Short Story: Ice

Here’s a short story (more of a concept) I wrote a few months ago. I love superhero/superpowers lore. Just to keep up some activity until I post another review!
Continue reading “Short Story: Ice”

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Book Review #24: Genius: The Game

30532527This book needed some mayonnaise or BBQ sauce because it was dry!

STORY:

“Cameras are eyes… Microphones are ears… (pg 294)”

In Genius: The Game by Leopoldo Gout (320 pages), Rex Huerta’s a regular sixteen-year-old boy who has a knack (and need) for hacking. Unfortunately, his parents are at risk for being deported from the U.S, Teo, his older brother, has run away from home, and school isn’t much fun for him. With all these things weighing on Rex’s shoulders, the announcement of the genius Kiran’s youth-hacking competition sounds promising, not to mention he needs a quantum computer. Of course, Rex’s internet hacker friends Tunde and Painted Wolf are going to be there for their own reasons.

This book needed more detail. To know a character is “tall, thin, and broad-shouldered (pg 125)” is not enough for me! Does the character have dimples, sunken in cheekbones, and are their clothes loose or ironed to perfection? These are the things I want to know!

The visuals like the diagrams, drawings, and photographs were a nice aesthetic, but they felt like a crutch sometimes.

Also, Rex’s—actually, everyone’s— narrative was dry. And there were too many info-dumps that could’ve been weaved into the story better.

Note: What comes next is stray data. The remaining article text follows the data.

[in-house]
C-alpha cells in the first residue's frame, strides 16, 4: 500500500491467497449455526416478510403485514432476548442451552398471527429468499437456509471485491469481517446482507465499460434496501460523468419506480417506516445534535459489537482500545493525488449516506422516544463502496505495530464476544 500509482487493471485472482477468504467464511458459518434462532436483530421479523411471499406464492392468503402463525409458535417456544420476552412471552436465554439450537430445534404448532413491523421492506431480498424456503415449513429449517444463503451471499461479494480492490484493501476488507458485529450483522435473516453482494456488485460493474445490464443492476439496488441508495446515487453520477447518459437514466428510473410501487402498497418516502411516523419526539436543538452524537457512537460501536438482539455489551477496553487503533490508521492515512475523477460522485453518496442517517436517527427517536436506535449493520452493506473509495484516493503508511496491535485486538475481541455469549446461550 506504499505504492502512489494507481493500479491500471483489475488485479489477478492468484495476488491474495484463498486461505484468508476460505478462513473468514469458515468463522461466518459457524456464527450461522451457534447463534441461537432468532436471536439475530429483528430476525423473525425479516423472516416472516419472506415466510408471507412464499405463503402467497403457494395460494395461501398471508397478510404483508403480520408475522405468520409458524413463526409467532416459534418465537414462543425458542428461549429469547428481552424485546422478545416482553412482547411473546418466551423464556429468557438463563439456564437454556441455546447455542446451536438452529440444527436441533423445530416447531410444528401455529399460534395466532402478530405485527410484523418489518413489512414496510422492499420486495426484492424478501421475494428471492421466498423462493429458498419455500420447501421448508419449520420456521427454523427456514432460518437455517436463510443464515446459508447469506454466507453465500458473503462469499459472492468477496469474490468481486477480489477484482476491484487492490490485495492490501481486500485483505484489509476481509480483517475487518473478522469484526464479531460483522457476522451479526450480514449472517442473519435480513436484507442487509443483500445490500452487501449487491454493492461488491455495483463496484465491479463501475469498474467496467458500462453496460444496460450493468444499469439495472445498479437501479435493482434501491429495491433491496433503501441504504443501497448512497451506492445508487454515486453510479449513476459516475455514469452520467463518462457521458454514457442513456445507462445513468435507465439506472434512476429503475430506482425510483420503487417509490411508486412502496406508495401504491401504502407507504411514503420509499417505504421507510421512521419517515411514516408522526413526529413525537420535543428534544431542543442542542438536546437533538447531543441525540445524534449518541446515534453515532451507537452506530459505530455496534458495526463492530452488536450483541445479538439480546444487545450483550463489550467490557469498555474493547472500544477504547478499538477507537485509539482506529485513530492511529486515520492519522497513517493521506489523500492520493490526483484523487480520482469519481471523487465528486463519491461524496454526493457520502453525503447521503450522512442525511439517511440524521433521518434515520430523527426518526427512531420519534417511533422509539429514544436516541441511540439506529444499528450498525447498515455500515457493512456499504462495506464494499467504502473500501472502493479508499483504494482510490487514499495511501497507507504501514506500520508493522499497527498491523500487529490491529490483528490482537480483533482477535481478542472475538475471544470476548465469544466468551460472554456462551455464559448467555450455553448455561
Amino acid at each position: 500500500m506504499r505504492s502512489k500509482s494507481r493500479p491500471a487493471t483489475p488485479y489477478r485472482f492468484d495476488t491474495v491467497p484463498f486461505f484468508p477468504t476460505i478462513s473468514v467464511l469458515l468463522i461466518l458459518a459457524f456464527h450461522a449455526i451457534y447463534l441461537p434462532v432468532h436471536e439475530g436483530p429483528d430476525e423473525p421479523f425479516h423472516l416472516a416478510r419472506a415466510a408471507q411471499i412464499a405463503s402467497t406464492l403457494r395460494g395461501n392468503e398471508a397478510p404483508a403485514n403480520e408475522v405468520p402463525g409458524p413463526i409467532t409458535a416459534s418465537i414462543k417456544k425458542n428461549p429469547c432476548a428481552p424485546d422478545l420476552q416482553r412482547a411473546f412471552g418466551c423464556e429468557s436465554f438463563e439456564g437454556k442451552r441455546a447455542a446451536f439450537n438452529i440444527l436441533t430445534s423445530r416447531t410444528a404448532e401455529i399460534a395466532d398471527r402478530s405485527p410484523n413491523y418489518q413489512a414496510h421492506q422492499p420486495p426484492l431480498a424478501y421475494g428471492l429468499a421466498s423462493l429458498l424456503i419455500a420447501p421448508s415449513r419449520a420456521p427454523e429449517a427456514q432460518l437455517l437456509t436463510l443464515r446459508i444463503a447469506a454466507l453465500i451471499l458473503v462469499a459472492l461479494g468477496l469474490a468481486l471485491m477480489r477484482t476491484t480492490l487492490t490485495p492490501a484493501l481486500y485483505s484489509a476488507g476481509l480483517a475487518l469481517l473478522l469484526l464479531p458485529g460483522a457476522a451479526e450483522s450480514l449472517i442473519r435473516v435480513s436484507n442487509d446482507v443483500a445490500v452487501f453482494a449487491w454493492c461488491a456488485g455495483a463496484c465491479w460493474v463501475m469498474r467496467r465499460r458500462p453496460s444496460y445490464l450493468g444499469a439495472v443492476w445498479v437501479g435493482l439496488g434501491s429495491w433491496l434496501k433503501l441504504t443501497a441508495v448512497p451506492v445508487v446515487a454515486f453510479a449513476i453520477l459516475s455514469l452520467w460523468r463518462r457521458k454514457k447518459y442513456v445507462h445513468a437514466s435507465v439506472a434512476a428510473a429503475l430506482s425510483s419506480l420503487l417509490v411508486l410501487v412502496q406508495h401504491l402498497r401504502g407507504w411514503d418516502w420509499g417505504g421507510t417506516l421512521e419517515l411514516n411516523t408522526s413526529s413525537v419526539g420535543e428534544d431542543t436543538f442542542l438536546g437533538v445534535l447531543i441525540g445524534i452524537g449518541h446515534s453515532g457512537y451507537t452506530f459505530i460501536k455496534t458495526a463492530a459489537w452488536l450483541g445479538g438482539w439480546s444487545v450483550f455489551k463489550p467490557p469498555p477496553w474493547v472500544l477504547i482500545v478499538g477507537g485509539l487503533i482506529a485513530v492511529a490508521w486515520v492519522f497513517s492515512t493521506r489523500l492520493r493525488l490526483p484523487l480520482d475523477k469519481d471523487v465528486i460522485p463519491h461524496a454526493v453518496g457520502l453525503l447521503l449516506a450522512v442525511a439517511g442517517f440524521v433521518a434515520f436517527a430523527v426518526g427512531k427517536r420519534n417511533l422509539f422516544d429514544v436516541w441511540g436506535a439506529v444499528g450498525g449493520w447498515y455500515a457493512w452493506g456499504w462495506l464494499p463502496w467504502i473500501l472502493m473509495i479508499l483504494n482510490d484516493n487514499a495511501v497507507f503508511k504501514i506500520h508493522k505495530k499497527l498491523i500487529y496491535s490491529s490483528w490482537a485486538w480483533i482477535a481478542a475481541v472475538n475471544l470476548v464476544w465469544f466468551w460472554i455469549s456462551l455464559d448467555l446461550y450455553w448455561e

There’s a little attraction between Rex and Cai (Painted Wolf). I mean they were alright. Depending on how old Kiran was, I liked him with her better if only for the Batman/Catwoman angle.

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CHARACTERS:

This book has a bunch of diverse characters! Yay! The three main leads are respectively Mexican, Nigerian, and Chinese! Within the Genius competition, there are South Americans, Egyptians, South Africans, and Haitians and others.

Still, I had no favorite character.

Rex is okay, I guess. But he doesn’t really have a personality. He just reacts to the things that happen around him.

“I do not like the term junk. It implies inherent uselessness and I have come to find that nothing is inherently useless. It is only a matter of finding the time, functionality, and place of the object” (pg 40).

I did like Tunde the most due to his sense of wonderment. I didn’t mind his not-translated Nigerian lingo because I could figure out most of it from context.